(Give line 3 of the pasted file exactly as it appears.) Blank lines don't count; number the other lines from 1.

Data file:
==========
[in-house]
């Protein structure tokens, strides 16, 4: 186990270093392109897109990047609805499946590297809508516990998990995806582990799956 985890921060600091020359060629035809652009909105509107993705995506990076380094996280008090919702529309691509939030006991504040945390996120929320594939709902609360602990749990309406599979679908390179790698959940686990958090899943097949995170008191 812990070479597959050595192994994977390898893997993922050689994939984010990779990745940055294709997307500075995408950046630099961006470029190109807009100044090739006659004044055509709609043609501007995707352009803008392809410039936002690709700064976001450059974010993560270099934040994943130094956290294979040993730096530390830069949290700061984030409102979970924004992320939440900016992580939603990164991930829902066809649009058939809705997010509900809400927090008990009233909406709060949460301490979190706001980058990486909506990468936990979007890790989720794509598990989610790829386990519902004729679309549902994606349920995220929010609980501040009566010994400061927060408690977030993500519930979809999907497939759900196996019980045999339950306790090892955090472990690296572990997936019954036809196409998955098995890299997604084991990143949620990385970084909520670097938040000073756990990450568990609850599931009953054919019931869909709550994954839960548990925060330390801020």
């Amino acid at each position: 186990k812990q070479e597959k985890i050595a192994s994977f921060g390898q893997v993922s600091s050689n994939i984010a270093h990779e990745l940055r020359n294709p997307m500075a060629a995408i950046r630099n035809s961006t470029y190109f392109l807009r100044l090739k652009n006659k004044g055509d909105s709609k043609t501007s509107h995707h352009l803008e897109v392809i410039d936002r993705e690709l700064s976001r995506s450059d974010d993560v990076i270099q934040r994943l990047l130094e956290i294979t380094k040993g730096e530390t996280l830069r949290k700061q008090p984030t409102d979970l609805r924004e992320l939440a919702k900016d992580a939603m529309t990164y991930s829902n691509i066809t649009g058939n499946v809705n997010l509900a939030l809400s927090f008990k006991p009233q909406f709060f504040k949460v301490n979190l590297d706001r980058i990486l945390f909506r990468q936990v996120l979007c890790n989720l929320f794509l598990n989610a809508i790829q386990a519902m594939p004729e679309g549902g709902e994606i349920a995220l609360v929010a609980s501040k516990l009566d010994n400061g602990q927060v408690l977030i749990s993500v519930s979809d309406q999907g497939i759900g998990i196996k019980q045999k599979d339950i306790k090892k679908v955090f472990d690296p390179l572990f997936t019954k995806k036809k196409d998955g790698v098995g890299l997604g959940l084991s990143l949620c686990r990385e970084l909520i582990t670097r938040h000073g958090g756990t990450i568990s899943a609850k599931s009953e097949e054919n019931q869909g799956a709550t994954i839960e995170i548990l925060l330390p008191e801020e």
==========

């Amino acid at each position: 186990k812990q070479e597959k985890i050595a192994s994977f921060g390898q893997v993922s600091s050689n994939i984010a270093h990779e990745l940055r020359n294709p997307m500075a060629a995408i950046r630099n035809s961006t470029y190109f392109l807009r100044l090739k652009n006659k004044g055509d909105s709609k043609t501007s509107h995707h352009l803008e897109v392809i410039d936002r993705e690709l700064s976001r995506s450059d974010d993560v990076i270099q934040r994943l990047l130094e956290i294979t380094k040993g730096e530390t996280l830069r949290k700061q008090p984030t409102d979970l609805r924004e992320l939440a919702k900016d992580a939603m529309t990164y991930s829902n691509i066809t649009g058939n499946v809705n997010l509900a939030l809400s927090f008990k006991p009233q909406f709060f504040k949460v301490n979190l590297d706001r980058i990486l945390f909506r990468q936990v996120l979007c890790n989720l929320f794509l598990n989610a809508i790829q386990a519902m594939p004729e679309g549902g709902e994606i349920a995220l609360v929010a609980s501040k516990l009566d010994n400061g602990q927060v408690l977030i749990s993500v519930s979809d309406q999907g497939i759900g998990i196996k019980q045999k599979d339950i306790k090892k679908v955090f472990d690296p390179l572990f997936t019954k995806k036809k196409d998955g790698v098995g890299l997604g959940l084991s990143l949620c686990r990385e970084l909520i582990t670097r938040h000073g958090g756990t990450i568990s899943a609850k599931s009953e097949e054919n019931q869909g799956a709550t994954i839960e995170i548990l925060l330390p008191e801020e």